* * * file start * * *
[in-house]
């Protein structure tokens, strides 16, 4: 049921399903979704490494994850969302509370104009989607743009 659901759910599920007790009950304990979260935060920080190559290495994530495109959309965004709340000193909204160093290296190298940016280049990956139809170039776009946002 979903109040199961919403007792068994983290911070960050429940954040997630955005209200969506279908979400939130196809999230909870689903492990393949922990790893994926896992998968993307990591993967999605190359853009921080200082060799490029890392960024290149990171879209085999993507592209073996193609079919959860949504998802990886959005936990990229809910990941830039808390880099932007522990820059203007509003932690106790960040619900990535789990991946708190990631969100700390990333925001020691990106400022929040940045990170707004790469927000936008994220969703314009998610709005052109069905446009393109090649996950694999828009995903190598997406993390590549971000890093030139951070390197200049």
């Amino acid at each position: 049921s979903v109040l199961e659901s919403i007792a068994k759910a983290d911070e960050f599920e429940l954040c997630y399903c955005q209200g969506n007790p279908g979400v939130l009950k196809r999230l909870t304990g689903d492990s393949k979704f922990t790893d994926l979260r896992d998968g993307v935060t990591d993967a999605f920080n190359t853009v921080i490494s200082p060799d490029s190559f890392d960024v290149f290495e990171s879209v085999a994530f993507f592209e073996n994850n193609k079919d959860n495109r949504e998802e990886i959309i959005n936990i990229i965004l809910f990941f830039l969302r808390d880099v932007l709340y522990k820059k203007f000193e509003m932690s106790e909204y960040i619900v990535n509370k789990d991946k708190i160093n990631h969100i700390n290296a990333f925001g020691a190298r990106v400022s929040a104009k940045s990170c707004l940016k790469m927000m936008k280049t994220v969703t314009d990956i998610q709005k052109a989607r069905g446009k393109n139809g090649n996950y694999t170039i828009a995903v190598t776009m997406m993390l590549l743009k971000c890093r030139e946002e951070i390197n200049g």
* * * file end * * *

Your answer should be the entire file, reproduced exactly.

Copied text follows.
[in-house]
């Protein structure tokens, strides 16, 4: 049921399903979704490494994850969302509370104009989607743009 659901759910599920007790009950304990979260935060920080190559290495994530495109959309965004709340000193909204160093290296190298940016280049990956139809170039776009946002 979903109040199961919403007792068994983290911070960050429940954040997630955005209200969506279908979400939130196809999230909870689903492990393949922990790893994926896992998968993307990591993967999605190359853009921080200082060799490029890392960024290149990171879209085999993507592209073996193609079919959860949504998802990886959005936990990229809910990941830039808390880099932007522990820059203007509003932690106790960040619900990535789990991946708190990631969100700390990333925001020691990106400022929040940045990170707004790469927000936008994220969703314009998610709005052109069905446009393109090649996950694999828009995903190598997406993390590549971000890093030139951070390197200049």
């Amino acid at each position: 049921s979903v109040l199961e659901s919403i007792a068994k759910a983290d911070e960050f599920e429940l954040c997630y399903c955005q209200g969506n007790p279908g979400v939130l009950k196809r999230l909870t304990g689903d492990s393949k979704f922990t790893d994926l979260r896992d998968g993307v935060t990591d993967a999605f920080n190359t853009v921080i490494s200082p060799d490029s190559f890392d960024v290149f290495e990171s879209v085999a994530f993507f592209e073996n994850n193609k079919d959860n495109r949504e998802e990886i959309i959005n936990i990229i965004l809910f990941f830039l969302r808390d880099v932007l709340y522990k820059k203007f000193e509003m932690s106790e909204y960040i619900v990535n509370k789990d991946k708190i160093n990631h969100i700390n290296a990333f925001g020691a190298r990106v400022s929040a104009k940045s990170c707004l940016k790469m927000m936008k280049t994220v969703t314009d990956i998610q709005k052109a989607r069905g446009k393109n139809g090649n996950y694999t170039i828009a995903v190598t776009m997406m993390l590549l743009k971000c890093r030139e946002e951070i390197n200049g």